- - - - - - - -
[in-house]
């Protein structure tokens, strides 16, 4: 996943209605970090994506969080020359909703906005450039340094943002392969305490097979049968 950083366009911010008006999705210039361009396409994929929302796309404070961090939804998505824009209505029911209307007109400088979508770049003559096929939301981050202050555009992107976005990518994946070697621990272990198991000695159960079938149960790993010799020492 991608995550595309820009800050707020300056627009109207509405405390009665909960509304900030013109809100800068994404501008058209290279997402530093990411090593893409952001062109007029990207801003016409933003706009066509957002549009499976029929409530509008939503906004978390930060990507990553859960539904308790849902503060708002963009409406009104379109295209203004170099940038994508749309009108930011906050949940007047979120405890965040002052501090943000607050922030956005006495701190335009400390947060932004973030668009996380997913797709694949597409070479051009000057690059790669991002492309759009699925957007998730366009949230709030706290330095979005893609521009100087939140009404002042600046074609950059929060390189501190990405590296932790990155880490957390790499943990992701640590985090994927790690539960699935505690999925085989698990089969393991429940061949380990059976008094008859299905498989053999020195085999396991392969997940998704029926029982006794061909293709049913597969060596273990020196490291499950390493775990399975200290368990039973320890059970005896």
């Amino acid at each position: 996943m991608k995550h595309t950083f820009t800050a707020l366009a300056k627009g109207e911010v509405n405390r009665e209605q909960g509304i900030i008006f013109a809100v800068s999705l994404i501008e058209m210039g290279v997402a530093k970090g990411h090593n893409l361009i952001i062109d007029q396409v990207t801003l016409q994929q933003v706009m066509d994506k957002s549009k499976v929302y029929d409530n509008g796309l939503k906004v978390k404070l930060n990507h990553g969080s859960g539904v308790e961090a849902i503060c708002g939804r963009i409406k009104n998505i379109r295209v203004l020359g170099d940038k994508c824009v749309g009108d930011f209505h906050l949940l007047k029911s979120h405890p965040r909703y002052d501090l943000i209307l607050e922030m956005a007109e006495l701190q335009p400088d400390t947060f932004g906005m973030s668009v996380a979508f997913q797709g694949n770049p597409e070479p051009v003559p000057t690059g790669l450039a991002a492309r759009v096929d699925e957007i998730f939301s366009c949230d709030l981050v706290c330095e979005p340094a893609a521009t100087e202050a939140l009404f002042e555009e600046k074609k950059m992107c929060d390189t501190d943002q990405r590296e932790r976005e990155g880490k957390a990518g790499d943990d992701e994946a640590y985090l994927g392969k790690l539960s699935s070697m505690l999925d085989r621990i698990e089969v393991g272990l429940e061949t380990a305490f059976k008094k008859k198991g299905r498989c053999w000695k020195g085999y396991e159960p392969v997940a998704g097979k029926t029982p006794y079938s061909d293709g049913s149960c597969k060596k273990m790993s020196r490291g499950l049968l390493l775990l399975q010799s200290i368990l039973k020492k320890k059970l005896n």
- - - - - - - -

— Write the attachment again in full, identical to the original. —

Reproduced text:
[in-house]
């Protein structure tokens, strides 16, 4: 996943209605970090994506969080020359909703906005450039340094943002392969305490097979049968 950083366009911010008006999705210039361009396409994929929302796309404070961090939804998505824009209505029911209307007109400088979508770049003559096929939301981050202050555009992107976005990518994946070697621990272990198991000695159960079938149960790993010799020492 991608995550595309820009800050707020300056627009109207509405405390009665909960509304900030013109809100800068994404501008058209290279997402530093990411090593893409952001062109007029990207801003016409933003706009066509957002549009499976029929409530509008939503906004978390930060990507990553859960539904308790849902503060708002963009409406009104379109295209203004170099940038994508749309009108930011906050949940007047979120405890965040002052501090943000607050922030956005006495701190335009400390947060932004973030668009996380997913797709694949597409070479051009000057690059790669991002492309759009699925957007998730366009949230709030706290330095979005893609521009100087939140009404002042600046074609950059929060390189501190990405590296932790990155880490957390790499943990992701640590985090994927790690539960699935505690999925085989698990089969393991429940061949380990059976008094008859299905498989053999020195085999396991392969997940998704029926029982006794061909293709049913597969060596273990020196490291499950390493775990399975200290368990039973320890059970005896």
């Amino acid at each position: 996943m991608k995550h595309t950083f820009t800050a707020l366009a300056k627009g109207e911010v509405n405390r009665e209605q909960g509304i900030i008006f013109a809100v800068s999705l994404i501008e058209m210039g290279v997402a530093k970090g990411h090593n893409l361009i952001i062109d007029q396409v990207t801003l016409q994929q933003v706009m066509d994506k957002s549009k499976v929302y029929d409530n509008g796309l939503k906004v978390k404070l930060n990507h990553g969080s859960g539904v308790e961090a849902i503060c708002g939804r963009i409406k009104n998505i379109r295209v203004l020359g170099d940038k994508c824009v749309g009108d930011f209505h906050l949940l007047k029911s979120h405890p965040r909703y002052d501090l943000i209307l607050e922030m956005a007109e006495l701190q335009p400088d400390t947060f932004g906005m973030s668009v996380a979508f997913q797709g694949n770049p597409e070479p051009v003559p000057t690059g790669l450039a991002a492309r759009v096929d699925e957007i998730f939301s366009c949230d709030l981050v706290c330095e979005p340094a893609a521009t100087e202050a939140l009404f002042e555009e600046k074609k950059m992107c929060d390189t501190d943002q990405r590296e932790r976005e990155g880490k957390a990518g790499d943990d992701e994946a640590y985090l994927g392969k790690l539960s699935s070697m505690l999925d085989r621990i698990e089969v393991g272990l429940e061949t380990a305490f059976k008094k008859k198991g299905r498989c053999w000695k020195g085999y396991e159960p392969v997940a998704g097979k029926t029982p006794y079938s061909d293709g049913s149960c597969k060596k273990m790993s020196r490291g499950l049968l390493l775990l399975q010799s200290i368990l039973k020492k320890k059970l005896n």